Can I Have a Chemical Peel During an Acne Breakout?

Sounds like an amazing treatment, but what if you’re having an actual acne breakout? “Should I have a chemical peel while I still have acne?” We hear you cry!

Well, the answer is yes! If you have active acne, it’s perfectly safe to have a chemical peel. It’s best carried out by a professional, who will know exactly how and where to apply the facial peel products.

Chemical peels effectively exfoliate away the top layer of dead, dull skin and help to treat acne scarring (see below), but they also help to kill the skin bacteria, Propionibacterium acnes, that is a major cause of acne.

Do Chemical Peels Cause Long-Term Skin Damage?

Done correctly, a chemical peel shouldn’t cause any long term skin damage. You will notice some peeling, which will disappear after a week or so. But sometimes, you may experience a darkening or lightening of the skin, which can be permanent. You may also experience some scarring, but this is very rare.

But you must take precautions to protect your skin from direct sunlight afterwards. The fresh new skin that’s revealed after a chemical peel is more sensitive to the sun, and it can easily burn. Repeated sunburn can lead to skin cancers developing in later life.

Since chemical peels are effective at removing the top layer of skin, they can also be effective at minimising the appearance of light acne scarring. But can chemical peels for acne scars be that effective?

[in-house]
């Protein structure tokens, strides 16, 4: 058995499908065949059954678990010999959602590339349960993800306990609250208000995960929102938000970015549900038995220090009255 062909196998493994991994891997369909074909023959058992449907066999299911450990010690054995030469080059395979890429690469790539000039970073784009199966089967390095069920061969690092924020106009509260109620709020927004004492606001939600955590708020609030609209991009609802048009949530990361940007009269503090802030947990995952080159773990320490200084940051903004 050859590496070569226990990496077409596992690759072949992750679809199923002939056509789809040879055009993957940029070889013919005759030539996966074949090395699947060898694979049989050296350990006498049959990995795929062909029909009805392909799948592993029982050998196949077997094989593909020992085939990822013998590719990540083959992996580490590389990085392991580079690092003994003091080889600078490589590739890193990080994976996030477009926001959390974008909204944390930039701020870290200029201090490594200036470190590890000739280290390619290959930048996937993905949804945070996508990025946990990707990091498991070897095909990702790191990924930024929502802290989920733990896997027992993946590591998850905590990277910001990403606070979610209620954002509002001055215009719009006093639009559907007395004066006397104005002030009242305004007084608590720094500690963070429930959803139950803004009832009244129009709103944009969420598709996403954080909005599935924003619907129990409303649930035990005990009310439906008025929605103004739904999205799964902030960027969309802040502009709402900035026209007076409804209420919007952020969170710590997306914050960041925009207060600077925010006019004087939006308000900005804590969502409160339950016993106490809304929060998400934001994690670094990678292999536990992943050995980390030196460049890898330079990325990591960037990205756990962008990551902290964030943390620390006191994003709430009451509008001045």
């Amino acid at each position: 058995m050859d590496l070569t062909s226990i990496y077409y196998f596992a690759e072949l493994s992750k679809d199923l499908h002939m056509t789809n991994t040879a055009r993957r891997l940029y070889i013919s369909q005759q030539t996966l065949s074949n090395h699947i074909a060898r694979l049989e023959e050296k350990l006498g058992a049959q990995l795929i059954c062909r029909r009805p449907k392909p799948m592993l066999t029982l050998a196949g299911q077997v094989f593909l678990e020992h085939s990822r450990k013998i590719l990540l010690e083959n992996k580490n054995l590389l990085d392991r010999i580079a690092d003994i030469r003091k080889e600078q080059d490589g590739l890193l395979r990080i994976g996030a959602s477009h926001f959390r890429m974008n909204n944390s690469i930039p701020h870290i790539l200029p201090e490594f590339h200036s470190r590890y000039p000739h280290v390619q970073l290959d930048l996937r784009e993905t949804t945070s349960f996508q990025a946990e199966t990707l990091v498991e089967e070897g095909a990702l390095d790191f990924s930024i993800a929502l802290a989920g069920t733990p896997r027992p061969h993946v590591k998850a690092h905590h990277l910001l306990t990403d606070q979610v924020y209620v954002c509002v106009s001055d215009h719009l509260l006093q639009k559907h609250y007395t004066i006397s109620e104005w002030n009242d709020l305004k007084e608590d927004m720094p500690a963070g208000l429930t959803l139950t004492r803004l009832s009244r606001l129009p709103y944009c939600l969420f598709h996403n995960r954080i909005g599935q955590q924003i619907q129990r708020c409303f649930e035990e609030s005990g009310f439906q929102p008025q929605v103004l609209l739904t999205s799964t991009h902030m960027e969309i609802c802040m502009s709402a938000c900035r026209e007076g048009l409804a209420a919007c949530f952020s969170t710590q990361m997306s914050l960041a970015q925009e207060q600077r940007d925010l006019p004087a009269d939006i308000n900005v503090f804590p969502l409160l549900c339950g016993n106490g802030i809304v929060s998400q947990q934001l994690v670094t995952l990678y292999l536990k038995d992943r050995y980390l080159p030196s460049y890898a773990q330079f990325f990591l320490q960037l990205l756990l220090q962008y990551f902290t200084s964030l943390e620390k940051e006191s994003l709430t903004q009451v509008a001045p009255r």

Yes! Because there’s another benefit to fruit acid peels – salicylic acid chemical peels also stimulate collagen production, which helps to plump up the skin from the inside, effectively helping to ‘fill in’ acne scarring.

If you have severe or pitted acne scarring, then it’s unlikely that an at home chemical face peel will help to reduce their appearance, because the effect is only superficial.

A medium or deep chemical peel, which can only be carried out by a professional, may be more effective at treating deep or pitted acne scarring.

Sometimes, after a chemical peel, the skin can go through what’s known in the beauty industry as a “skin purge”. This term refers to a time after a particular product is used, during which the skin’s cellular turnover rate increases.

This means that the cells are renewing at a quicker rate, which after a chemical peel, is exactly what we’d expect.

But along with this rapid cell renewal, old cells, cellular debris, dirt and oils are also brought to the surface of the skin.

This makes the skin appear temporarily worse, as all this pore clogging material will cause blackheads, whiteheads and pustules – the exact opposite of what you originally wanted. This is skin purging.